We spoke with the hunter who shot this three-antlered buck that’s truly one-of-a-kind!
Antlers are one of nature’s wonders, and just when we think we’ve seen it all, nature throws a new, unique curveball into the mix. There seems to be no end to the unique variations and freak deformities whitetails can grow under the right circumstances. Sometimes, that includes growing a whole extra antler from the same or a separate pedicle.
That was the case with Michigan resident Chris Kallgren’s extremely unique 2014 Illinois whitetail, a buck he and his buddies appropriately named “The Freak.”
This special buck’s incredible 41 extra inches of non-typical antler take a good buck and turn him into something truly unique.
We spoke with Kallgren to get more of the story, and can distinctly say this is a buck like we’ve never seen before.
The Hunt for a Special Buck
Kallgren told me he didn’t hunt as a kid, but he grew up loving the outdoors anyway. As an adult working in Michigan, he noticed all his co-workers consistently took off November 15 every year. As an outdoor lover, he knew he was missing out on something.
This led him to start hunting. After harvesting his first buck, a nice 8-pointer in 1989, he was hooked.
Years later, his buddies leased a 235-acre farm located in prime whitetail country. The spot was in Coles County, Illinois and owned by Steve Shrader. The land, located near Hutton, is mostly farmland, but it’s marked with deep wooded draws that help attract the deer and hold them. Kallgren and his buddies would try to hold out for bucks that will score at least 140 or better.
“I got in (to the property) late in 2013 and I hunted the muzzleloader season,” Kallgren said. “I took a nice 8-point.”
Fast-forward to the 2014 season and Kallgren finally had a chance to bowhunt the property. It didn’t take long before he harvested a unique five- or six-year-old 4×2 buck with his bow. It was one his buddies thanked him for culling out of the herd, but Kallgren was thrilled because he thought it was such a cool buck. He had no idea an even cooler one was still to come.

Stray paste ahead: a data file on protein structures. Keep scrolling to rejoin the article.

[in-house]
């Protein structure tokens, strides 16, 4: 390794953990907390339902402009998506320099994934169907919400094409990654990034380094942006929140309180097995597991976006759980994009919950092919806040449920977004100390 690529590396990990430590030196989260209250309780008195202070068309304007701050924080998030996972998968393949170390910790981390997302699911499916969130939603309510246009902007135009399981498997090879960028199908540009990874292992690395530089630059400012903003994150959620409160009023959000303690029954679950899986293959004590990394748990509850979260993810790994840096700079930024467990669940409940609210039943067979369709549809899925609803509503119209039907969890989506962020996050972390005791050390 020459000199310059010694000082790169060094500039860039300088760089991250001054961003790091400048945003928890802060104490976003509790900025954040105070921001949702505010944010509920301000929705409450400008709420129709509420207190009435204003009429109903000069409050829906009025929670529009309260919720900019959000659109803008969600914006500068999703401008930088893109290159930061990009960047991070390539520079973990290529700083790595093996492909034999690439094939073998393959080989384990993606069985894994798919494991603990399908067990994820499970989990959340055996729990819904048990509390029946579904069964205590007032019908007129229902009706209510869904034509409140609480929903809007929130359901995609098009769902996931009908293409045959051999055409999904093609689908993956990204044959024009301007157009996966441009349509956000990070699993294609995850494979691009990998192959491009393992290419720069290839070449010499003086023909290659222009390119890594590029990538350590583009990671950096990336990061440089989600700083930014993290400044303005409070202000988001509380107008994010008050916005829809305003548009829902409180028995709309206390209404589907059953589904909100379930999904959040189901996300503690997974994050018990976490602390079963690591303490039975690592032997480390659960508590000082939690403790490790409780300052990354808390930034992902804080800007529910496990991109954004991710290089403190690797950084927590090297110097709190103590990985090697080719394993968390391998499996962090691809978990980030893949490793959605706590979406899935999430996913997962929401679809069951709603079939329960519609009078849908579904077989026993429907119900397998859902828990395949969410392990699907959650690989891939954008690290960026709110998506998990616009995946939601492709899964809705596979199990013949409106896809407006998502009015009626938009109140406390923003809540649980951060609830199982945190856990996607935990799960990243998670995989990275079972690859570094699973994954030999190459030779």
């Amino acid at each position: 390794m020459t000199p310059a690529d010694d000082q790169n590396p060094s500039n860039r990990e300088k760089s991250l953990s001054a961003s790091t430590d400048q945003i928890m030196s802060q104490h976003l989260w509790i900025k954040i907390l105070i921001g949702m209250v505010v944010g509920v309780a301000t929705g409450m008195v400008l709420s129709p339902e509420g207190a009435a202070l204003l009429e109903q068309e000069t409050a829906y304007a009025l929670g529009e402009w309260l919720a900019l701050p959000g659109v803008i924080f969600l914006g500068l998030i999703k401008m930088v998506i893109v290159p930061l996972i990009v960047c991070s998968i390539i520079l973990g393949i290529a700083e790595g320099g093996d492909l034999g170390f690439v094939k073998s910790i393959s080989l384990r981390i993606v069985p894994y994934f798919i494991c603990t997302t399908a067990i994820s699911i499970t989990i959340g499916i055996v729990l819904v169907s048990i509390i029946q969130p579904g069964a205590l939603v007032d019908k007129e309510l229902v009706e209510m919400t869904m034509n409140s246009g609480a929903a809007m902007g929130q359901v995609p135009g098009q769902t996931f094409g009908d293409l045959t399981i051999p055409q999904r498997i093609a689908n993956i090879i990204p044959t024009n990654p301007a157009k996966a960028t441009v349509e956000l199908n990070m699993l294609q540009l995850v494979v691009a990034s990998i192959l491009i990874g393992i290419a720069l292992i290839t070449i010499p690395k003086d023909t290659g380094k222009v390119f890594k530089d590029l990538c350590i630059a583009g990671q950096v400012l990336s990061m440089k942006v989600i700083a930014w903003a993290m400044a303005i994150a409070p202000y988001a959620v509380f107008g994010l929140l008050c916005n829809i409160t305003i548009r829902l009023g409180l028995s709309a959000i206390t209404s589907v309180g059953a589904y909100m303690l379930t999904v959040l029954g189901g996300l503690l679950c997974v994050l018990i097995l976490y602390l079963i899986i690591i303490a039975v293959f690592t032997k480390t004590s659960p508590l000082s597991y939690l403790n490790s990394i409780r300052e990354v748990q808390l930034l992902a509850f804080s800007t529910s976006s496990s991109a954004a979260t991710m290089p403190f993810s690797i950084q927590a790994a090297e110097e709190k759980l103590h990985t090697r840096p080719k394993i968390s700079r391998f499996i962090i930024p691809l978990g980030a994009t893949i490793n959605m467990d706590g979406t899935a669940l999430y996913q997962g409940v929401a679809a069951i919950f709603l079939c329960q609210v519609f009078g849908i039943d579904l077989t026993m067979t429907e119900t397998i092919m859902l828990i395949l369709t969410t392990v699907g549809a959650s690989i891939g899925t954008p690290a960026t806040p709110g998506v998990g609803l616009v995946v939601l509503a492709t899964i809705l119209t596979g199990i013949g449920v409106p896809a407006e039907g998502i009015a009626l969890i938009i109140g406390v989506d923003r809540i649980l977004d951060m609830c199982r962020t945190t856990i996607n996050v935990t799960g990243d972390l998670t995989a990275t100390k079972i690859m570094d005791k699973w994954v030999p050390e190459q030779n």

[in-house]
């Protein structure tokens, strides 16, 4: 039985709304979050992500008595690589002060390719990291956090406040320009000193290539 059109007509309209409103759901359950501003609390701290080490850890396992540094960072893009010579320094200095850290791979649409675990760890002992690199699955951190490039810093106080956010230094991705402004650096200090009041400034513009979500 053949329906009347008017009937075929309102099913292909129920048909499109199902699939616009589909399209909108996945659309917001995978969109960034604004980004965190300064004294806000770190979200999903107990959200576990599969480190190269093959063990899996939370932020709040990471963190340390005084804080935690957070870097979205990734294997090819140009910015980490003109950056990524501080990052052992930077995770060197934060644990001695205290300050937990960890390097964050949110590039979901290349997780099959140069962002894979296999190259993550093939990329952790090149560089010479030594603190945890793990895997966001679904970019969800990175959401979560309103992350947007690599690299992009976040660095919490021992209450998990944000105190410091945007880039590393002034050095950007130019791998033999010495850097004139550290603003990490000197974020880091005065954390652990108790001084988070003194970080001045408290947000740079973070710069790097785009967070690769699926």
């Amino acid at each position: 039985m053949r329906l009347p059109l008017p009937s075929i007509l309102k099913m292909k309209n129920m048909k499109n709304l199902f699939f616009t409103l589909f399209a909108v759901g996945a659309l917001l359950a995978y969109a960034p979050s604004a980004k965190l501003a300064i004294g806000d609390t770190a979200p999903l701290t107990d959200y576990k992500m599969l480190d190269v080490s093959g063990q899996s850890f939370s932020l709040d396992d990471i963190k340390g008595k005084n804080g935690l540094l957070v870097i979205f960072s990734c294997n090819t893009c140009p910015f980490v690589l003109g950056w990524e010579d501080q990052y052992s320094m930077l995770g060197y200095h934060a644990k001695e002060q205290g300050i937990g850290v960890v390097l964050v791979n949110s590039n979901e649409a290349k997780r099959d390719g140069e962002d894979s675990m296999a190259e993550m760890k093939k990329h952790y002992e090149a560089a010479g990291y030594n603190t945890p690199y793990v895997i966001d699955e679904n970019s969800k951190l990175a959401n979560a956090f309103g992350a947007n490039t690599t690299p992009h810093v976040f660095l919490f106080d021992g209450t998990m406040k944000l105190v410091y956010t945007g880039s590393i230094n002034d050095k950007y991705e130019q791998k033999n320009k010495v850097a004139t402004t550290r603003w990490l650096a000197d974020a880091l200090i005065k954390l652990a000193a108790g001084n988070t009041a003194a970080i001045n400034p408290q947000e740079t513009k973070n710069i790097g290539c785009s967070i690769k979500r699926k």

In his home state of Michigan, Kallgren, like many hunters, uses a straight wall .450 Bushmaster rifle. Illinois has yet to legalize these new types of cartridges for hunting. Because of those restrictions, Kallgren was carrying his Traditions muzzleloader with a 3-9×40 scope on opening day of firearms season, November 21, 2014.
“I use a muzzleloader there in Illinois because it reaches out, it’s just more accurate than a shotgun,” Kallgren said.
That year, opening morning of firearms season dawned with perfect conditions. It was 25 degrees and a light dusting of snow had increased visibility.
“It was crisp,” Kallgren said. “You could see deer at a distance with that amount of snow, and you could hear them. They weren’t going to sneak up on you.”
While his hunting buddies prefer to sit all day, Kallgren feels like the mid-afternoon is more of a lull time, at least in his experience. After taking his usual break in the afternoon, he decided to head to a stand located near the back of the property.
“This was a big section of woods, probably 20 acres of woods,” Kallgren said. “[We called it] Hurricane Creek. It’s often dry, and you can walk up the creek to the stands, which is a great route.”
Unfortunately, as he made his way to the stand, he kicked up six does which promptly left the area.
“That’s exactly why my buddies don’t want me to move,” Kallgren said, alluding to his regular midday break.